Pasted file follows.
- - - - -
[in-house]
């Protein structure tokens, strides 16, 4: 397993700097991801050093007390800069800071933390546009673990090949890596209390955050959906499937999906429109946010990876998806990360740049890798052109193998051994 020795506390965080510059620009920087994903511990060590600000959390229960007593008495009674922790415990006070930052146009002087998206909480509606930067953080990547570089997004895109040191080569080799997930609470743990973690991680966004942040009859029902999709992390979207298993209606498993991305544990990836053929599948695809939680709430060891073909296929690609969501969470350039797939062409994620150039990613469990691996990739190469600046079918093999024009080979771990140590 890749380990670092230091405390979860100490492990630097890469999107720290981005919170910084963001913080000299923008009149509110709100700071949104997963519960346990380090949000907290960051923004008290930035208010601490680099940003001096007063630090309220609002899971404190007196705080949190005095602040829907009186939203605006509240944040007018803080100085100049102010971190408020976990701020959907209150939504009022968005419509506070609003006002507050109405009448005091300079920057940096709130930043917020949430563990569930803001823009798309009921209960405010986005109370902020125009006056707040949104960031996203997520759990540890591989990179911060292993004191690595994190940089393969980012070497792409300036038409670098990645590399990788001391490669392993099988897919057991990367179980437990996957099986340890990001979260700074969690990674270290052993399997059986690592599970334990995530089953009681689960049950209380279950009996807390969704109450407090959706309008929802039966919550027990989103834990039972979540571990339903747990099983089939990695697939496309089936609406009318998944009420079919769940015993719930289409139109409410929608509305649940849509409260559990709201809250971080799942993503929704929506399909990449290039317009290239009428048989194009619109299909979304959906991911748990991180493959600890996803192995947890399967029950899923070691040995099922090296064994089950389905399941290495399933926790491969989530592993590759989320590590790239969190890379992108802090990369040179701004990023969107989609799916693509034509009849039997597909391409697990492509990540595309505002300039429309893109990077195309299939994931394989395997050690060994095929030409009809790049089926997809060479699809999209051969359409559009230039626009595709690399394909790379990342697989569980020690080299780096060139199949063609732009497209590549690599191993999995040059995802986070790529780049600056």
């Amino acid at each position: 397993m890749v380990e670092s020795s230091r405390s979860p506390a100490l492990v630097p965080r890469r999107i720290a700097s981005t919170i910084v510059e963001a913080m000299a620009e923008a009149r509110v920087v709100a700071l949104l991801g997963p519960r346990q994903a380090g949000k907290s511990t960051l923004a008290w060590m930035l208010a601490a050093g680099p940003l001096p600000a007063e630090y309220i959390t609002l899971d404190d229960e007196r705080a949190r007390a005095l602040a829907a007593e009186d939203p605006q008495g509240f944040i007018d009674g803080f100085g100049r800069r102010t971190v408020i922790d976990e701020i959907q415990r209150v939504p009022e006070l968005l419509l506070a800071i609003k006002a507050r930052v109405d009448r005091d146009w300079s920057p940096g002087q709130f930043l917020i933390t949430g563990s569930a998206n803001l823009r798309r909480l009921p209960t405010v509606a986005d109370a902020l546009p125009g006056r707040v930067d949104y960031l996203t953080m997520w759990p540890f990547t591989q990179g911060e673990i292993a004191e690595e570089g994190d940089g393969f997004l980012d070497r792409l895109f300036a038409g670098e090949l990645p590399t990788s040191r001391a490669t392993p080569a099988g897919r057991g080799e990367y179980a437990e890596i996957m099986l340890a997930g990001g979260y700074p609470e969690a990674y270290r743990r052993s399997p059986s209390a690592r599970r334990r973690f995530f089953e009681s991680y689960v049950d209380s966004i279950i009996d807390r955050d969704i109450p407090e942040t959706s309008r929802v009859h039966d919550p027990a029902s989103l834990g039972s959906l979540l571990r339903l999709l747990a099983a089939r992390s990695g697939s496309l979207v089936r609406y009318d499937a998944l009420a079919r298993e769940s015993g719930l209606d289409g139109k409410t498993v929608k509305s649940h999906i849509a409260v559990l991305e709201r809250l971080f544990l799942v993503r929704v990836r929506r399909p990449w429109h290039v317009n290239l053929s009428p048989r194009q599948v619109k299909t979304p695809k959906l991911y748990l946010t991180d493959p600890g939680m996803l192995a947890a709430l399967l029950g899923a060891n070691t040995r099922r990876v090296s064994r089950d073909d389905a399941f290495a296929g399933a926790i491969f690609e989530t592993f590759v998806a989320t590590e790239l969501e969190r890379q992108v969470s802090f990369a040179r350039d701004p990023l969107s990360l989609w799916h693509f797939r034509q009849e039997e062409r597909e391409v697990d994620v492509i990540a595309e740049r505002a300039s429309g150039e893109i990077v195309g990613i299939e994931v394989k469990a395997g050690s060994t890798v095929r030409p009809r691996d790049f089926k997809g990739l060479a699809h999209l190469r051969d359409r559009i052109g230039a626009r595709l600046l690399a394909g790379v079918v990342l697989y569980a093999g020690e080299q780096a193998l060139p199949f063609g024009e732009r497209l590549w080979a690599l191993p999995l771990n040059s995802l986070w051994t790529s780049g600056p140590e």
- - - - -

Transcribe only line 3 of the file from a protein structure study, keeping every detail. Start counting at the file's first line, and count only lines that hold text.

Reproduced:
């Amino acid at each position: 397993m890749v380990e670092s020795s230091r405390s979860p506390a100490l492990v630097p965080r890469r999107i720290a700097s981005t919170i910084v510059e963001a913080m000299a620009e923008a009149r509110v920087v709100a700071l949104l991801g997963p519960r346990q994903a380090g949000k907290s511990t960051l923004a008290w060590m930035l208010a601490a050093g680099p940003l001096p600000a007063e630090y309220i959390t609002l899971d404190d229960e007196r705080a949190r007390a005095l602040a829907a007593e009186d939203p605006q008495g509240f944040i007018d009674g803080f100085g100049r800069r102010t971190v408020i922790d976990e701020i959907q415990r209150v939504p009022e006070l968005l419509l506070a800071i609003k006002a507050r930052v109405d009448r005091d146009w300079s920057p940096g002087q709130f930043l917020i933390t949430g563990s569930a998206n803001l823009r798309r909480l009921p209960t405010v509606a986005d109370a902020l546009p125009g006056r707040v930067d949104y960031l996203t953080m997520w759990p540890f990547t591989q990179g911060e673990i292993a004191e690595e570089g994190d940089g393969f997004l980012d070497r792409l895109f300036a038409g670098e090949l990645p590399t990788s040191r001391a490669t392993p080569a099988g897919r057991g080799e990367y179980a437990e890596i996957m099986l340890a997930g990001g979260y700074p609470e969690a990674y270290r743990r052993s399997p059986s209390a690592r599970r334990r973690f995530f089953e009681s991680y689960v049950d209380s966004i279950i009996d807390r955050d969704i109450p407090e942040t959706s309008r929802v009859h039966d919550p027990a029902s989103l834990g039972s959906l979540l571990r339903l999709l747990a099983a089939r992390s990695g697939s496309l979207v089936r609406y009318d499937a998944l009420a079919r298993e769940s015993g719930l209606d289409g139109k409410t498993v929608k509305s649940h999906i849509a409260v559990l991305e709201r809250l971080f544990l799942v993503r929704v990836r929506r399909p990449w429109h290039v317009n290239l053929s009428p048989r194009q599948v619109k299909t979304p695809k959906l991911y748990l946010t991180d493959p600890g939680m996803l192995a947890a709430l399967l029950g899923a060891n070691t040995r099922r990876v090296s064994r089950d073909d389905a399941f290495a296929g399933a926790i491969f690609e989530t592993f590759v998806a989320t590590e790239l969501e969190r890379q992108v969470s802090f990369a040179r350039d701004p990023l969107s990360l989609w799916h693509f797939r034509q009849e039997e062409r597909e391409v697990d994620v492509i990540a595309e740049r505002a300039s429309g150039e893109i990077v195309g990613i299939e994931v394989k469990a395997g050690s060994t890798v095929r030409p009809r691996d790049f089926k997809g990739l060479a699809h999209l190469r051969d359409r559009i052109g230039a626009r595709l600046l690399a394909g790379v079918v990342l697989y569980a093999g020690e080299q780096a193998l060139p199949f063609g024009e732009r497209l590549w080979a690599l191993p999995l771990n040059s995802l986070w051994t790529s780049g600056p140590e």